Bridget.

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    • Hi Bridget, sorry I only just discovered this comment in my spam queue, don’t know why it was there. I once stayed in a cottage in Cornwall, above a farm. And we (there were about twelve of us) would stand transfixed every evening and watch as a pair of barn owls hunted. Beautiful and very eerie. Dave

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  6. Poor old misshapes; I wonder if much ‘shunning’ goes on in the bird world. They seem to be doing okay though, and the other birds you’ve captured (not literally!) look positively plumptious. Hope the tawnies move in soon.

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  7. Squirrels are extra-concentrated bundles of wickedness and spite. I’m glad you’ve managed to foil yours, even if mere foiling’s too good for ’em. (I had one move into my house in VT for a while–Luther took it personally.) The color echoes in the robin photo and the lines and colors in the nuthatch one are just lovely. What on earth were you saying, though, to put them in such a Monday morning-ish sort of mood? Fingers crossed that you get a tawny this year.

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    • The world seeems to b divided by those who find grey squirrels adorable and those that know that they are simply bundles of wickedness and spite. I can imagine Luther trembling with anger – as Hobbes used to. Dogs see through the veneeer of cuteness too. The robin and nuthatch were actually in Yorkshire . It was perishingly cold and I was sat on a (very icy) tree trunk having a sandwich. All the birds were obviously very hungry so I shared my food and they were coming remarkably close and feeding at my feet – nuthatch included which are normally rather shy.

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    • Hi Jane, I did elaborate on the Marsden Tit in the draft but it was getting way too smutty! And we’re all far above that ‘sort of thing.’ If you find the sixth box – do let me know. You have to look very, very, very carefully indeed.

      Dave

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  8. Nice post to start back with , I had a bluetit with a totally bald head last winter ,havent seen him about this year tho :(. I spent 10 minutes looking for the 6th nest box btw , never one to give up . Look forward to seeing pics from your trip ,youre a very good photographer 🙂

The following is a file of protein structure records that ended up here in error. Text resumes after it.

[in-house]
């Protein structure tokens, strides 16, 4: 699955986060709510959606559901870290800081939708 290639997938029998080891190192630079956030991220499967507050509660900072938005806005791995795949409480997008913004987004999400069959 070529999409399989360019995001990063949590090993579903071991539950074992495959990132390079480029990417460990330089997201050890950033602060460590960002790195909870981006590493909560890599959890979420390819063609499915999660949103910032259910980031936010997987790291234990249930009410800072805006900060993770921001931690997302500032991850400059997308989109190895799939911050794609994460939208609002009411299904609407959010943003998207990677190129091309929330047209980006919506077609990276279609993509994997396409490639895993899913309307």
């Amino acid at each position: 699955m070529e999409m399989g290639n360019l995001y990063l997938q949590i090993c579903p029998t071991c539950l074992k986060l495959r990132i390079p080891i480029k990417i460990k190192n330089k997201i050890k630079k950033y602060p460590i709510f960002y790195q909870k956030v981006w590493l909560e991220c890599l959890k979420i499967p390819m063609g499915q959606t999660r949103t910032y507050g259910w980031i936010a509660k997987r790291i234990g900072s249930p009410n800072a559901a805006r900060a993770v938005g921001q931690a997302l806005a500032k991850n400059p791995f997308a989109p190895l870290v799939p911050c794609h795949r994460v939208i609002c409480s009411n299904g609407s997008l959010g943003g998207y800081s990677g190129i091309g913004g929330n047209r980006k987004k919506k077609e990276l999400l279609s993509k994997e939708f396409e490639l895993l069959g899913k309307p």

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    • Hi Suzy, I wonder whether the baldness on the first tit’s face won’t spread further – some kind of mange? Perhaps your baldy regrew its feathers (lets be optimistic, eh?). Hehe – and gratifying that you fell for my little joke!

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  9. Your photography is stunning as always! Endearing photos of the birds, and also good to see that some of the ones with afflictions (and disfigurement) are still happily feeding away. You’re doing a good job encouraging more birds at the Priory 🙂

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  10. I am suffering from photo envy! As I am still very much an amateur when it comes to photography please tell me how you manage to obtain such clear and wonderful close ups. Looking forward to seeing the Lake District pics. – Ronnie
    btw – why am I not on your links 😉

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    • I’ve tried putting my camera on a tripod and using a remote shutter gizmo but its range is limited so generally I find that the birds have just got pretty used to me and I can stand within 12 or 15 feet with my 200mm lens and photograph them. Of course some birds won’t come when I’m that close including the great spotted woodpecker – who’s a regular visitor – tree-creepers, goldfinches etc.

      Sorry – when I transferred from blogger I lost my list of links – but obviously forgot some when I put it back together from memory. Looks like I missed yours – now rectified. Er, though you seem to have forgotten me too! Hehe.

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  11. Welcome back – great shots of the birds I expect there a lots of disfigured birds around it’s just that we can’t see them as they fly off so quickly you are doing a great job there with the nest boxes.